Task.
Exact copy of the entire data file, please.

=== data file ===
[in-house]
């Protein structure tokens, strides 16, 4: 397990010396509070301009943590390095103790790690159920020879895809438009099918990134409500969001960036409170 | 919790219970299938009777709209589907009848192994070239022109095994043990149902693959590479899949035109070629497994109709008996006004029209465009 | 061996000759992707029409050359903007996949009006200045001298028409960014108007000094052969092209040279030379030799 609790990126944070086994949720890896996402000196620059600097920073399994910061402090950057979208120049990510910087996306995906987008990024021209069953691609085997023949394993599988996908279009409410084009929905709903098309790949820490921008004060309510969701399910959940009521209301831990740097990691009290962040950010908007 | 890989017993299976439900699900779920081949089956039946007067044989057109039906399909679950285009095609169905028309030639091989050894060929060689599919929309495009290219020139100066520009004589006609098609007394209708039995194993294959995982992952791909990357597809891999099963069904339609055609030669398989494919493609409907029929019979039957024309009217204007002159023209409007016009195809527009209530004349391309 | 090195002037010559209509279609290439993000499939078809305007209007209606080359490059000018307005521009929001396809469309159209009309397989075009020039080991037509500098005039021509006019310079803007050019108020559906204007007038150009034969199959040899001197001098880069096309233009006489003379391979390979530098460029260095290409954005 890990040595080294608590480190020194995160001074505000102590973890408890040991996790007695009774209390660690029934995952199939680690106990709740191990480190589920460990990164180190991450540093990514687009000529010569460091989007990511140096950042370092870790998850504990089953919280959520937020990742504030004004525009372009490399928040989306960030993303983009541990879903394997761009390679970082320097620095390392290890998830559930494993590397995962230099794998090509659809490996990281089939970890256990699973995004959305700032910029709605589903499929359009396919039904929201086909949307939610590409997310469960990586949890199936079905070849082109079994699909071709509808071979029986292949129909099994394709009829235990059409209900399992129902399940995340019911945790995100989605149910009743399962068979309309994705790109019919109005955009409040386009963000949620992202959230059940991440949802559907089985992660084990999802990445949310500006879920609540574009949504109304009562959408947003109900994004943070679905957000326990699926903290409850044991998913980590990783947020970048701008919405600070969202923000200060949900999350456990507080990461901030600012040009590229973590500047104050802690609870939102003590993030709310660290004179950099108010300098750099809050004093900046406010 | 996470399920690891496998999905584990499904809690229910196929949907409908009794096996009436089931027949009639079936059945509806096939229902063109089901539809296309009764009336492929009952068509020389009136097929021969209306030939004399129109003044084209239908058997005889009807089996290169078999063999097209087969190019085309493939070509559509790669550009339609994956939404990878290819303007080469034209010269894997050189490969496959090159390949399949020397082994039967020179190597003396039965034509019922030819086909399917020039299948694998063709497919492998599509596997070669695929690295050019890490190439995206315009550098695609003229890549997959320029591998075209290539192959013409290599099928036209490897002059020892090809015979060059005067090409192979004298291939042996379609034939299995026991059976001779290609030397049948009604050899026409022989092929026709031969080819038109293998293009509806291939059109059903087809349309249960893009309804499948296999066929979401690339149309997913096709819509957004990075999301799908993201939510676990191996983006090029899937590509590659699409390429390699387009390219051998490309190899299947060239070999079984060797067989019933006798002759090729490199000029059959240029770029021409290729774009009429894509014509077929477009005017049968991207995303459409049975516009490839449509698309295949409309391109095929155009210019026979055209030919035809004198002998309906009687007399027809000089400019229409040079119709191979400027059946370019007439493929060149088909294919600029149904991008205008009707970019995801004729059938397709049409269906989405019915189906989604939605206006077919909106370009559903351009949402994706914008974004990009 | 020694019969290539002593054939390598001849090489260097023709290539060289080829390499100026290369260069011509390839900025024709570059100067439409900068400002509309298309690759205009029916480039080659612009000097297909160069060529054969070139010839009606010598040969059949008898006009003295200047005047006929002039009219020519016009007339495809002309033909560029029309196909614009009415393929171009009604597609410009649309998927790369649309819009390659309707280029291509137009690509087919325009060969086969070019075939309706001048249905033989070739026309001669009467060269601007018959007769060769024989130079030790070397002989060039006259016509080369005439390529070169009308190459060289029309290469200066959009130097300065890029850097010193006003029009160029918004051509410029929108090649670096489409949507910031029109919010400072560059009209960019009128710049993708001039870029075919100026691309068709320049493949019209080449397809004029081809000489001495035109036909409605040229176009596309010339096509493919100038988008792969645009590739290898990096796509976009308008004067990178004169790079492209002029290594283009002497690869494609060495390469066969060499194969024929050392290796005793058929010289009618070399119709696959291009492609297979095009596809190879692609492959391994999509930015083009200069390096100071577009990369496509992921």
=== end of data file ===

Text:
[in-house]
């Protein structure tokens, strides 16, 4: 397990010396509070301009943590390095103790790690159920020879895809438009099918990134409500969001960036409170 | 919790219970299938009777709209589907009848192994070239022109095994043990149902693959590479899949035109070629497994109709008996006004029209465009 | 061996000759992707029409050359903007996949009006200045001298028409960014108007000094052969092209040279030379030799 609790990126944070086994949720890896996402000196620059600097920073399994910061402090950057979208120049990510910087996306995906987008990024021209069953691609085997023949394993599988996908279009409410084009929905709903098309790949820490921008004060309510969701399910959940009521209301831990740097990691009290962040950010908007 | 890989017993299976439900699900779920081949089956039946007067044989057109039906399909679950285009095609169905028309030639091989050894060929060689599919929309495009290219020139100066520009004589006609098609007394209708039995194993294959995982992952791909990357597809891999099963069904339609055609030669398989494919493609409907029929019979039957024309009217204007002159023209409007016009195809527009209530004349391309 | 090195002037010559209509279609290439993000499939078809305007209007209606080359490059000018307005521009929001396809469309159209009309397989075009020039080991037509500098005039021509006019310079803007050019108020559906204007007038150009034969199959040899001197001098880069096309233009006489003379391979390979530098460029260095290409954005 890990040595080294608590480190020194995160001074505000102590973890408890040991996790007695009774209390660690029934995952199939680690106990709740191990480190589920460990990164180190991450540093990514687009000529010569460091989007990511140096950042370092870790998850504990089953919280959520937020990742504030004004525009372009490399928040989306960030993303983009541990879903394997761009390679970082320097620095390392290890998830559930494993590397995962230099794998090509659809490996990281089939970890256990699973995004959305700032910029709605589903499929359009396919039904929201086909949307939610590409997310469960990586949890199936079905070849082109079994699909071709509808071979029986292949129909099994394709009829235990059409209900399992129902399940995340019911945790995100989605149910009743399962068979309309994705790109019919109005955009409040386009963000949620992202959230059940991440949802559907089985992660084990999802990445949310500006879920609540574009949504109304009562959408947003109900994004943070679905957000326990699926903290409850044991998913980590990783947020970048701008919405600070969202923000200060949900999350456990507080990461901030600012040009590229973590500047104050802690609870939102003590993030709310660290004179950099108010300098750099809050004093900046406010 | 996470399920690891496998999905584990499904809690229910196929949907409908009794096996009436089931027949009639079936059945509806096939229902063109089901539809296309009764009336492929009952068509020389009136097929021969209306030939004399129109003044084209239908058997005889009807089996290169078999063999097209087969190019085309493939070509559509790669550009339609994956939404990878290819303007080469034209010269894997050189490969496959090159390949399949020397082994039967020179190597003396039965034509019922030819086909399917020039299948694998063709497919492998599509596997070669695929690295050019890490190439995206315009550098695609003229890549997959320029591998075209290539192959013409290599099928036209490897002059020892090809015979060059005067090409192979004298291939042996379609034939299995026991059976001779290609030397049948009604050899026409022989092929026709031969080819038109293998293009509806291939059109059903087809349309249960893009309804499948296999066929979401690339149309997913096709819509957004990075999301799908993201939510676990191996983006090029899937590509590659699409390429390699387009390219051998490309190899299947060239070999079984060797067989019933006798002759090729490199000029059959240029770029021409290729774009009429894509014509077929477009005017049968991207995303459409049975516009490839449509698309295949409309391109095929155009210019026979055209030919035809004198002998309906009687007399027809000089400019229409040079119709191979400027059946370019007439493929060149088909294919600029149904991008205008009707970019995801004729059938397709049409269906989405019915189906989604939605206006077919909106370009559903351009949402994706914008974004990009 | 020694019969290539002593054939390598001849090489260097023709290539060289080829390499100026290369260069011509390839900025024709570059100067439409900068400002509309298309690759205009029916480039080659612009000097297909160069060529054969070139010839009606010598040969059949008898006009003295200047005047006929002039009219020519016009007339495809002309033909560029029309196909614009009415393929171009009604597609410009649309998927790369649309819009390659309707280029291509137009690509087919325009060969086969070019075939309706001048249905033989070739026309001669009467060269601007018959007769060769024989130079030790070397002989060039006259016509080369005439390529070169009308190459060289029309290469200066959009130097300065890029850097010193006003029009160029918004051509410029929108090649670096489409949507910031029109919010400072560059009209960019009128710049993708001039870029075919100026691309068709320049493949019209080449397809004029081809000489001495035109036909409605040229176009596309010339096509493919100038988008792969645009590739290898990096796509976009308008004067990178004169790079492209002029290594283009002497690869494609060495390469066969060499194969024929050392290796005793058929010289009618070399119709696959291009492609297979095009596809190879692609492959391994999509930015083009200069390096100071577009990369496509992921």